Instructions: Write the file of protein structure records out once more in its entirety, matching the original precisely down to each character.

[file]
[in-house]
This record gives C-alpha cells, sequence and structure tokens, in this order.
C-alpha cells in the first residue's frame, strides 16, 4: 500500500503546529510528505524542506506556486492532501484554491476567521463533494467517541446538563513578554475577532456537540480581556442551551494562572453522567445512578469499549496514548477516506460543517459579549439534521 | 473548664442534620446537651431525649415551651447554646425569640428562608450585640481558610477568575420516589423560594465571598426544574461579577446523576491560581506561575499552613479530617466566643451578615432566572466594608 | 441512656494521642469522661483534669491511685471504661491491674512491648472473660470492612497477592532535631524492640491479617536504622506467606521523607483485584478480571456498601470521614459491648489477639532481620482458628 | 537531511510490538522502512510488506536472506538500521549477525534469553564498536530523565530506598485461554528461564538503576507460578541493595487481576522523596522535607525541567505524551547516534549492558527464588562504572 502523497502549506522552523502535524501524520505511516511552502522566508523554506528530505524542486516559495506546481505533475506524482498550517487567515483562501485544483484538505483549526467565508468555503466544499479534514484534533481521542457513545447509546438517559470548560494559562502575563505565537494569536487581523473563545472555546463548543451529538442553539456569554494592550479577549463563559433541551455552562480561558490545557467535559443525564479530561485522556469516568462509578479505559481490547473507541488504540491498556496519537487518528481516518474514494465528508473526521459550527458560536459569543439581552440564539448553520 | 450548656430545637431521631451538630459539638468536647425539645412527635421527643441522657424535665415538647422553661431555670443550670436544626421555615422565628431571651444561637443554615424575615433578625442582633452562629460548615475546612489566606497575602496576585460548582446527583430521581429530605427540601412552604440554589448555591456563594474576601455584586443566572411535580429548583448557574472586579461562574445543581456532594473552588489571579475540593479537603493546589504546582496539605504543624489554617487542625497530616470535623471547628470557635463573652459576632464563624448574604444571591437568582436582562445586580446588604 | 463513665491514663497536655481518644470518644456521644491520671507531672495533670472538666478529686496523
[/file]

[in-house]
This record gives C-alpha cells, sequence and structure tokens, in this order.
C-alpha cells in the first residue's frame, strides 16, 4: 500500500503546529510528505524542506506556486492532501484554491476567521463533494467517541446538563513578554475577532456537540480581556442551551494562572453522567445512578469499549496514548477516506460543517459579549439534521 | 473548664442534620446537651431525649415551651447554646425569640428562608450585640481558610477568575420516589423560594465571598426544574461579577446523576491560581506561575499552613479530617466566643451578615432566572466594608 | 441512656494521642469522661483534669491511685471504661491491674512491648472473660470492612497477592532535631524492640491479617536504622506467606521523607483485584478480571456498601470521614459491648489477639532481620482458628 | 537531511510490538522502512510488506536472506538500521549477525534469553564498536530523565530506598485461554528461564538503576507460578541493595487481576522523596522535607525541567505524551547516534549492558527464588562504572 502523497502549506522552523502535524501524520505511516511552502522566508523554506528530505524542486516559495506546481505533475506524482498550517487567515483562501485544483484538505483549526467565508468555503466544499479534514484534533481521542457513545447509546438517559470548560494559562502575563505565537494569536487581523473563545472555546463548543451529538442553539456569554494592550479577549463563559433541551455552562480561558490545557467535559443525564479530561485522556469516568462509578479505559481490547473507541488504540491498556496519537487518528481516518474514494465528508473526521459550527458560536459569543439581552440564539448553520 | 450548656430545637431521631451538630459539638468536647425539645412527635421527643441522657424535665415538647422553661431555670443550670436544626421555615422565628431571651444561637443554615424575615433578625442582633452562629460548615475546612489566606497575602496576585460548582446527583430521581429530605427540601412552604440554589448555591456563594474576601455584586443566572411535580429548583448557574472586579461562574445543581456532594473552588489571579475540593479537603493546589504546582496539605504543624489554617487542625497530616470535623471547628470557635463573652459576632464563624448574604444571591437568582436582562445586580446588604 | 463513665491514663497536655481518644470518644456521644491520671507531672495533670472538666478529686496523